Car engines are delicate compared to the intensity of the work they perform. Your car’s engine is a finely tuned machine, and it needs to operate like one, or it could cause you some serious problems. That’s why Jeep Cherokee owners should be concerned about the potential for a recall related to water leaks in the car’s engine.
Any leak can be a severe problem, but water is particularly dangerous due to the potential for electrical shorts. Keep reading to learn why Cherokees may be recalled soon, what problems these leaks can cause, and what you can do if you think your car may have already suffered a serious leak.
Investigating Jeep Cherokees for Dangerous Leaks
Through the National Highway Traffic Safety Administration (NHTSA), the federal government has officially opened an investigation into 2014-2020 year model Jeep Cherokees regarding potential water leaks. The NHTSA has received more than 80 complaints on the exact same issue: unexpected and unwanted activation of the emergency brake. These issues appear to be linked to a water leak within the vehicle’s engine block short-circuiting the electronic brake module.
According to reports, two common situations result from this defect. The first and less dangerous occurs when the car is parked or turned off. The leak damages the electronic brake module, and when the driver attempts to start the vehicle or shift into drive, it permanently shorts out. The driver is unable to make the car move.
The alternative is much more dangerous. Drivers will be operating their vehicle like usual, and the emergency brake will suddenly activate for no apparent reason. The leak has caused the brake module to short out while in operation. This forces the car to stop immediately, regardless of how fast it was going. It can lead to Jeeps stopping on crowded highways, at busy intersections, and many other dangerous places.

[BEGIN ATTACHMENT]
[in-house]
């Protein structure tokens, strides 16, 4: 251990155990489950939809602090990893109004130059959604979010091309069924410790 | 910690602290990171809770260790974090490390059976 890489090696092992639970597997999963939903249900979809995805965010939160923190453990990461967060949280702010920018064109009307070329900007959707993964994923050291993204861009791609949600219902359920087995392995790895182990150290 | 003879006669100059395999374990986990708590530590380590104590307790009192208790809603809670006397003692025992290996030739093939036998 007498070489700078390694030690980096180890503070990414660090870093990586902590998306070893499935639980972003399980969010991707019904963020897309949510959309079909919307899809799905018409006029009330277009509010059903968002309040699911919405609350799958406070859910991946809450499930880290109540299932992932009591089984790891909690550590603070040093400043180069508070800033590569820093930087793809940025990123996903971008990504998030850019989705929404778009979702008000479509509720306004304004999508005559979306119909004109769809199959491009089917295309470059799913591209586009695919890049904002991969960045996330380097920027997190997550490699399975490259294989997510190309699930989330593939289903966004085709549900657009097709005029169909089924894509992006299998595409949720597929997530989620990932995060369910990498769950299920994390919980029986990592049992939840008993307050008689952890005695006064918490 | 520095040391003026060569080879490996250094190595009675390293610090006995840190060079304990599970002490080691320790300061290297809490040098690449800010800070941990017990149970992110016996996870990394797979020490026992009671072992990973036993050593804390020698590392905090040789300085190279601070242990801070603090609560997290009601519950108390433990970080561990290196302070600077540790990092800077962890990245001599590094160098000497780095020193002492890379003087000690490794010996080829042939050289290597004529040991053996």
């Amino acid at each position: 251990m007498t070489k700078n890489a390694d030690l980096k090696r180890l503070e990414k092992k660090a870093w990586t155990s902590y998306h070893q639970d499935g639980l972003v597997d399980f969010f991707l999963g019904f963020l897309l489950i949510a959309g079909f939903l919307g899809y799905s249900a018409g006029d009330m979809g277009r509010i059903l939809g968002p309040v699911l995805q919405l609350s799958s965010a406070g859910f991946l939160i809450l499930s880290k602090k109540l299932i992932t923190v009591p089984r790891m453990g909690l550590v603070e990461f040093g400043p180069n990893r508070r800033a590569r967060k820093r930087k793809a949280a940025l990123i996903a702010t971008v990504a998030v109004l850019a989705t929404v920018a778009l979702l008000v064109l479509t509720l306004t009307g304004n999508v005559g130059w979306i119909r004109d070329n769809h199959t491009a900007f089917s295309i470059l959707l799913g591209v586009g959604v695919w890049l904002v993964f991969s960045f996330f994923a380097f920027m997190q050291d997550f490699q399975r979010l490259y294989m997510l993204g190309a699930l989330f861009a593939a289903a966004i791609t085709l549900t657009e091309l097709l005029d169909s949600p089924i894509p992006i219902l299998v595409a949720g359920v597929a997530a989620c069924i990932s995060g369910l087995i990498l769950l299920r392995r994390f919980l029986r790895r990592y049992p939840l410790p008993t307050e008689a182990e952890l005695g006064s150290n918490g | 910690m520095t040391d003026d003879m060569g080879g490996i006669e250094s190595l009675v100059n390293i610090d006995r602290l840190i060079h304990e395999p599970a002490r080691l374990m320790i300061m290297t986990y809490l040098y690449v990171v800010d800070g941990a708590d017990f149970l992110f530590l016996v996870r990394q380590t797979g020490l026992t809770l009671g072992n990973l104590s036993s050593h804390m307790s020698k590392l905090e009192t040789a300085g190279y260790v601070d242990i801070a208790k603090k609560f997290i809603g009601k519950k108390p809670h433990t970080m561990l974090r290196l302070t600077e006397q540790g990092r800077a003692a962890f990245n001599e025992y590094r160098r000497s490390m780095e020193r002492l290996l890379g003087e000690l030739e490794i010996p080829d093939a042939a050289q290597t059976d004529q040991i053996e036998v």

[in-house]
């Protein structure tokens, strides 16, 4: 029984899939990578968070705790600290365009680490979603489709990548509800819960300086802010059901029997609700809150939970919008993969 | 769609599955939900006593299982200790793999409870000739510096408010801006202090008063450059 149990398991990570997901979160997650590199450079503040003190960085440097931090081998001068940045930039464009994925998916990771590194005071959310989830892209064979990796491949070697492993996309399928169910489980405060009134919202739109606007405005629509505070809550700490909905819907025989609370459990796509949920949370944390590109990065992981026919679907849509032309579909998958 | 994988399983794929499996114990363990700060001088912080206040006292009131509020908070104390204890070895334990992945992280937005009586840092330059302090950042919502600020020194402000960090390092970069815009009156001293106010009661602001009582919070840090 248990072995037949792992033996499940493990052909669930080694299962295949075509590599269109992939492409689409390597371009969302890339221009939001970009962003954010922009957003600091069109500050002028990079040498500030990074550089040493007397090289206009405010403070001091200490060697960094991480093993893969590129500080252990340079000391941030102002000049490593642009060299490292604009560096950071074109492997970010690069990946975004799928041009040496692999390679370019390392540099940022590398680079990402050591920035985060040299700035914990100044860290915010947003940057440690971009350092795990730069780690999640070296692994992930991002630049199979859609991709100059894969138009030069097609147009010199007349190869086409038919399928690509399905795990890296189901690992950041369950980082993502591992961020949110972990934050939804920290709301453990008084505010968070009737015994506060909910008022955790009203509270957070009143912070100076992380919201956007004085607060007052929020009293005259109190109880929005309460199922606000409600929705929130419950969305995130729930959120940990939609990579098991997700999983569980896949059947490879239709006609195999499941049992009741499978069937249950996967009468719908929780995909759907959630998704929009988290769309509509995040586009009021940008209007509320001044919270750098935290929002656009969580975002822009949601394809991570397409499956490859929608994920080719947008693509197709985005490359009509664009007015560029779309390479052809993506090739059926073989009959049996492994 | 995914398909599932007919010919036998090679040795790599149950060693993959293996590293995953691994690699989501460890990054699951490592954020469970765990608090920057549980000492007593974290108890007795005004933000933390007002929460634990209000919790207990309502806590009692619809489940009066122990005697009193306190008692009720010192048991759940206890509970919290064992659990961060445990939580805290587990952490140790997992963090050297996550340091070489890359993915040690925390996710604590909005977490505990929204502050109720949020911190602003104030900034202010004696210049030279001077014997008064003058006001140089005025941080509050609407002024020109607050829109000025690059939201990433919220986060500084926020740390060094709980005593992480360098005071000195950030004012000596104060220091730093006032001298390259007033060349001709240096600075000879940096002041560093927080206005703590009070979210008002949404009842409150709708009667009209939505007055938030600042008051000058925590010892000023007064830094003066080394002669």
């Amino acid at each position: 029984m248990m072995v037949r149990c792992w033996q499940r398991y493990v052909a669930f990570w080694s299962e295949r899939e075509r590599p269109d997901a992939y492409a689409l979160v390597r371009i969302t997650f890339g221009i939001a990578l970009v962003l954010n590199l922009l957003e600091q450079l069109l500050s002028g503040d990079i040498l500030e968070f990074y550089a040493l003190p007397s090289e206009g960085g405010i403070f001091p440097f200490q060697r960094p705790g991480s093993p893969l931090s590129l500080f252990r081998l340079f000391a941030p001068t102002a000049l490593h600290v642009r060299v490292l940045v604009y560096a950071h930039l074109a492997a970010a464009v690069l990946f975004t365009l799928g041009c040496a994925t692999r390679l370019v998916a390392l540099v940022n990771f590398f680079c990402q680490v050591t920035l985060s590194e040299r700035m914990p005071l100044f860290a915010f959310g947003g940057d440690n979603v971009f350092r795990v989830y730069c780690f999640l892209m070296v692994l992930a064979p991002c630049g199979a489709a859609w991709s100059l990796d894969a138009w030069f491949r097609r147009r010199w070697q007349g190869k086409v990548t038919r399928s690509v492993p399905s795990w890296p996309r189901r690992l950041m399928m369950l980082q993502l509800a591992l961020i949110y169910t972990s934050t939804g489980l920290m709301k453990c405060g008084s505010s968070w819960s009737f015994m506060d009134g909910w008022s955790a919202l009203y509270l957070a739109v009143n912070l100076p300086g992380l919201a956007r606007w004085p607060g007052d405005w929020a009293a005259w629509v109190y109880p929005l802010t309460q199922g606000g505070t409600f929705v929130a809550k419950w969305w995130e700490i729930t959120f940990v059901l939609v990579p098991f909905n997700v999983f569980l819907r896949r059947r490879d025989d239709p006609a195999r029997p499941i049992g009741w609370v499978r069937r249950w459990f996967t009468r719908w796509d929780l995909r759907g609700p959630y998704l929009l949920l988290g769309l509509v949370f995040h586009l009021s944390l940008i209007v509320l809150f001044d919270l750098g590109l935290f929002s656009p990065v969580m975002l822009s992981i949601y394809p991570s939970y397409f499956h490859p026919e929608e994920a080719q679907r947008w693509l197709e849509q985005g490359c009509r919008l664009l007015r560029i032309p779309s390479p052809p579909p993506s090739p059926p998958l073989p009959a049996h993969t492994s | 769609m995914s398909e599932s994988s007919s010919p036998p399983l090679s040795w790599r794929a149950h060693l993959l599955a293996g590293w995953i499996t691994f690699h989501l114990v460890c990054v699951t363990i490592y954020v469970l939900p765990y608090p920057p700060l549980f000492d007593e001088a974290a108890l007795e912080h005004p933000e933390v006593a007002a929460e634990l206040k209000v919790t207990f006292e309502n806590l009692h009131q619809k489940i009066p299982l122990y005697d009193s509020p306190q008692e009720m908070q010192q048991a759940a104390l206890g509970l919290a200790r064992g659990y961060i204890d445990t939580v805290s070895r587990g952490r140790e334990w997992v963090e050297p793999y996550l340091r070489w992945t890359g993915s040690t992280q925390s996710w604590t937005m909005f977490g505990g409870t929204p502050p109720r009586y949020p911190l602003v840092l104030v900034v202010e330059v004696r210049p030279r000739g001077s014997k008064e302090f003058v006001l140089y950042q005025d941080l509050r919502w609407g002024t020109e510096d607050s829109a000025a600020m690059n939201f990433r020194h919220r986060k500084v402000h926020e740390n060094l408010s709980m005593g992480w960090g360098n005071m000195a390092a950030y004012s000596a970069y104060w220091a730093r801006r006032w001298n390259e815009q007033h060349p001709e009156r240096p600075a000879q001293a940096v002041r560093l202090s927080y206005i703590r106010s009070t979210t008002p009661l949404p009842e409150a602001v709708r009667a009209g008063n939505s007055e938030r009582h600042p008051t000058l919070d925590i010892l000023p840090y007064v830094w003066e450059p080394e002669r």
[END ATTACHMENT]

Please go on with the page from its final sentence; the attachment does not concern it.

The NHTSA’s investigation will determine whether the leak is actually causing these malfunctions and, if so, whether it’s Jeep’s fault. Depending on the investigation results, Jeep may be required to recall affected vehicles to prevent the leak or replace the brake module with something waterproof.
The History of Water Leaks in Jeep Engines
Water leaks have become consistently more dangerous as cars have become more reliant on electrical systems. Modules stored in the engine compartment aren’t typically designed to be waterproof since the entire engine block is supposed to be protected from the elements. As such, a water leak that comes in contact with electronic components can cause them to short out, exactly like what’s allegedly happening with the Jeep Cherokee.
This isn’t the first time Jeep has had issues with water leaks, either. In 2015, the manufacturer recalled more than 163,000 Cherokees due to a similar short. Water leaked into the power liftgate control modules, causing them to short out. This posed a fire risk and prevented the liftgates from working. It should be noted that within the engine block, the liftgate and the brake module are extremely close today. What affects one often affects the other as well.